Hopefully that clears some of it up.

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State says venison okay to feed to needy after tests for lead

Wednesday, April 2, 2008, 9:41 AM

By Darwin Danielson

State officials say food pantries in Iowa can resume serving deer meat to the needy after sampling showed little signs of lead. Department of Natural Resources spokesman, Kevin Baskins, says they decided to test the Iowa venison after a warning issued about ground deer meat in North Dakota. He says all ten of the samples they took had less than one part per million of lead, eight had no detectable amounts at all, and only two had trace amounts of lead.

www.radioiowa.com/gestalt/go.cfm?objectid=0F9784.

This is the media report from Iowa. Less than one part per million equals 0%.

Heck a deer could have licked a tractor tire and pick up more amounts of lead.

--------------

I never said MN didn't have a x-ray machine nor implied otherwise. In fact I said "suspected venison samples are sent to Iowa"...go back and read.

This was from the recent TB control.

The Veterinary Diagnostic Laboratory at the University of Minnesota’s College of Veterinary Medicine does initial screenings on the deer to detect likely positives. These are then sent to the U.S. Department of Agriculture’s National Veterinary Services Laboratory in Ames, Iowa, for confirmation

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As far as having whole cut processed meat being sampled all reports were....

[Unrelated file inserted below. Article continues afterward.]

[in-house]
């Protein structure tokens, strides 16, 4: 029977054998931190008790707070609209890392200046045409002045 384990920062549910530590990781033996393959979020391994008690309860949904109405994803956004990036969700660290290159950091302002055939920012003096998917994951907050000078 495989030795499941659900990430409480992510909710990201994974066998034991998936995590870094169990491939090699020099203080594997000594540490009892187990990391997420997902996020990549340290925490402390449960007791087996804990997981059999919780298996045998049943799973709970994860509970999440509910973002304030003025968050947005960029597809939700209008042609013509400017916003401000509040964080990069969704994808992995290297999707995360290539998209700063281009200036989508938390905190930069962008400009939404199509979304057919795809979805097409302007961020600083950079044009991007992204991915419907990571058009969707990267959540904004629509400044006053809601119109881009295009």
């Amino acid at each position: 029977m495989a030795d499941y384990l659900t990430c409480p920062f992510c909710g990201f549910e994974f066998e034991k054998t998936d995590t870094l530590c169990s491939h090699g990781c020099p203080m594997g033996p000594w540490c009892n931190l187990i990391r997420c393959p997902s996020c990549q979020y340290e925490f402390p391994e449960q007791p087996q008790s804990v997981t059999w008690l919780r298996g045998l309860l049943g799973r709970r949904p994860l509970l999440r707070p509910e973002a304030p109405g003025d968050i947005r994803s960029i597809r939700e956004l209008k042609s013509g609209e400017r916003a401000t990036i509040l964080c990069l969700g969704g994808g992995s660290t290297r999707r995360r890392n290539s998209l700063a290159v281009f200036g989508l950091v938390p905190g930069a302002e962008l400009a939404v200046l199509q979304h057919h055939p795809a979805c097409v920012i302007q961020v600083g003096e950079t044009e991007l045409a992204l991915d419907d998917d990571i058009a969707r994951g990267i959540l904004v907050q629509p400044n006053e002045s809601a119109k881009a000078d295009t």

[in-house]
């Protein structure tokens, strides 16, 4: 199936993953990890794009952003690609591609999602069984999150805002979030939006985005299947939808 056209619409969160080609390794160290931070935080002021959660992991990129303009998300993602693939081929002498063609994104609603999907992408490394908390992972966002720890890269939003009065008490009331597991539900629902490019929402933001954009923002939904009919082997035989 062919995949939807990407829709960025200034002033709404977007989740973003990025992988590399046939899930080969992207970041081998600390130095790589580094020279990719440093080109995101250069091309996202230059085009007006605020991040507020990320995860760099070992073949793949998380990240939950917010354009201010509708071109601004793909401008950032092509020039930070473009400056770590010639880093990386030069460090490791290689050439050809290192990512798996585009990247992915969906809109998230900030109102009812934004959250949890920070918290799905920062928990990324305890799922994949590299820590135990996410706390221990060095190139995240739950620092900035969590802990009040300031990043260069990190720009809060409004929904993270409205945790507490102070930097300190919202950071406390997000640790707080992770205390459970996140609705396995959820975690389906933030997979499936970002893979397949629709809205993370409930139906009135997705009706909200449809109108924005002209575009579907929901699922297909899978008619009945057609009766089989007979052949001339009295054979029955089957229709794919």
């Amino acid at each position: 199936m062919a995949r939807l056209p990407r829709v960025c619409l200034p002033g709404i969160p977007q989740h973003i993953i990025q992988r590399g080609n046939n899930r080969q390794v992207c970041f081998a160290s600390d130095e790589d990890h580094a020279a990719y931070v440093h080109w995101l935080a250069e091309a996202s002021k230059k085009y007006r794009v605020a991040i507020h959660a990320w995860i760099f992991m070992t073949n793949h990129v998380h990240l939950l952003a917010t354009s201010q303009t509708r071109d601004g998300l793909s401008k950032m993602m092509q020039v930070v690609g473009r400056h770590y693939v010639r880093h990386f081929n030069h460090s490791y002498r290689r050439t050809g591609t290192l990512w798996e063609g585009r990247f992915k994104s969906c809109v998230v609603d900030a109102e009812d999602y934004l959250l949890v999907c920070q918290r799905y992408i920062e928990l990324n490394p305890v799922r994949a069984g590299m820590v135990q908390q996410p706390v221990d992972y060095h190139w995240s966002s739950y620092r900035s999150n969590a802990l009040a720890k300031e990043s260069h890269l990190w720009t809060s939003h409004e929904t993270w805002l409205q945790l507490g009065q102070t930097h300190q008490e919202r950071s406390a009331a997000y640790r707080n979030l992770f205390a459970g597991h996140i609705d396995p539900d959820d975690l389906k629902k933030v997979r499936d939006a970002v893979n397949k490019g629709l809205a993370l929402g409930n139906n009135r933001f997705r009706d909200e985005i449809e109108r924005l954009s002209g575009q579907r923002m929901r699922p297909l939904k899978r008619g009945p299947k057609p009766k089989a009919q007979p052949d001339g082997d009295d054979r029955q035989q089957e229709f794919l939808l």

Samples taken were destined for food shelves. I'm taking that to mean set aside. I never read a report stating these were ready for consumption. if you can, provide that link for us.

Thanks in advance.

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You're mixing bovine TB where the samples are sent to Ames for culturing of lymph nodes, which is the final determination of whether or not the deer has bovine TB and lead testing of meat. They are entirely 2 different entities. In fact, the VDL has nothing to do with the lead issue. As for a link to the meat, I'm sorry but I don't have one. You'll just have to trust that I know what I'm talking about.

Thorn, please don't take offense to this but you do need to know that I don't do back and forths on this board. I merely chime in to answer questions and correct inaccurate information. I don't engage people on he said, she said issues. Like I said, you're just going to have to believe that I know what I'm talking about.

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Then why did the dermatologist / hunter Dr Cornatzer send his meat there to have it confirmed?

Funny stuff. A dermatologist with no taxonomy training sends his own meat to the trash can!

[Note from admin: Edited. Please read forum policy before posting again. Thank you.]

All that initial report from Cornatzer showed as well was Iowa confirmed lead. That's no big deal, as no scientific data can confirm the validity to throw out thousands of pounds of consumable meat.

Iowa did it's own test and said...enjoy your venison.

Many states depend on the vet lab in Iowa to prove data. MN just decided to go the route of erring on the side of caution, OK now go do some real tests. I would even say if a bow kill was tested for lead you would find near equal amounts.

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Thorn,